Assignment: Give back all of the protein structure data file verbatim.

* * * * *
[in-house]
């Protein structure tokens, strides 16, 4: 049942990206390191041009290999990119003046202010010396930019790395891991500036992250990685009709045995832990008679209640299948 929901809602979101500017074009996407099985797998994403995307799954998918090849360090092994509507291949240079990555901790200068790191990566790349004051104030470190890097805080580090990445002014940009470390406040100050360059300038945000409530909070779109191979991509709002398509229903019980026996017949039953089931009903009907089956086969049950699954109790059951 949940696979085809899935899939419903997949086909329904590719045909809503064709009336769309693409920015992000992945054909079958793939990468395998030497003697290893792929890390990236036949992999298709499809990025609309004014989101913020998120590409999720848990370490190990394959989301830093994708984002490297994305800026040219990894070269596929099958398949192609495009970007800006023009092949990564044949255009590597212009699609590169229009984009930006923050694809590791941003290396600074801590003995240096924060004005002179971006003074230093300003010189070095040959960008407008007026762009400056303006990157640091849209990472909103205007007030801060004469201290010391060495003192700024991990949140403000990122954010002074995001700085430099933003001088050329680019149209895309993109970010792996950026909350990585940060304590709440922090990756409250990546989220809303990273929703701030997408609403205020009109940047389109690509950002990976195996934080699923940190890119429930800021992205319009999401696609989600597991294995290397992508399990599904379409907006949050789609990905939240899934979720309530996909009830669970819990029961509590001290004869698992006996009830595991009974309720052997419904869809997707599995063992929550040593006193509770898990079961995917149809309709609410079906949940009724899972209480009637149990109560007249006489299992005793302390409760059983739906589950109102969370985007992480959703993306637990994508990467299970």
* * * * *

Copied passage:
[in-house]
């Protein structure tokens, strides 16, 4: 049942990206390191041009290999990119003046202010010396930019790395891991500036992250990685009709045995832990008679209640299948 929901809602979101500017074009996407099985797998994403995307799954998918090849360090092994509507291949240079990555901790200068790191990566790349004051104030470190890097805080580090990445002014940009470390406040100050360059300038945000409530909070779109191979991509709002398509229903019980026996017949039953089931009903009907089956086969049950699954109790059951 949940696979085809899935899939419903997949086909329904590719045909809503064709009336769309693409920015992000992945054909079958793939990468395998030497003697290893792929890390990236036949992999298709499809990025609309004014989101913020998120590409999720848990370490190990394959989301830093994708984002490297994305800026040219990894070269596929099958398949192609495009970007800006023009092949990564044949255009590597212009699609590169229009984009930006923050694809590791941003290396600074801590003995240096924060004005002179971006003074230093300003010189070095040959960008407008007026762009400056303006990157640091849209990472909103205007007030801060004469201290010391060495003192700024991990949140403000990122954010002074995001700085430099933003001088050329680019149209895309993109970010792996950026909350990585940060304590709440922090990756409250990546989220809303990273929703701030997408609403205020009109940047389109690509950002990976195996934080699923940190890119429930800021992205319009999401696609989600597991294995290397992508399990599904379409907006949050789609990905939240899934979720309530996909009830669970819990029961509590001290004869698992006996009830595991009974309720052997419904869809997707599995063992929550040593006193509770898990079961995917149809309709609410079906949940009724899972209480009637149990109560007249006489299992005793302390409760059983739906589950109102969370985007992480959703993306637990994508990467299970």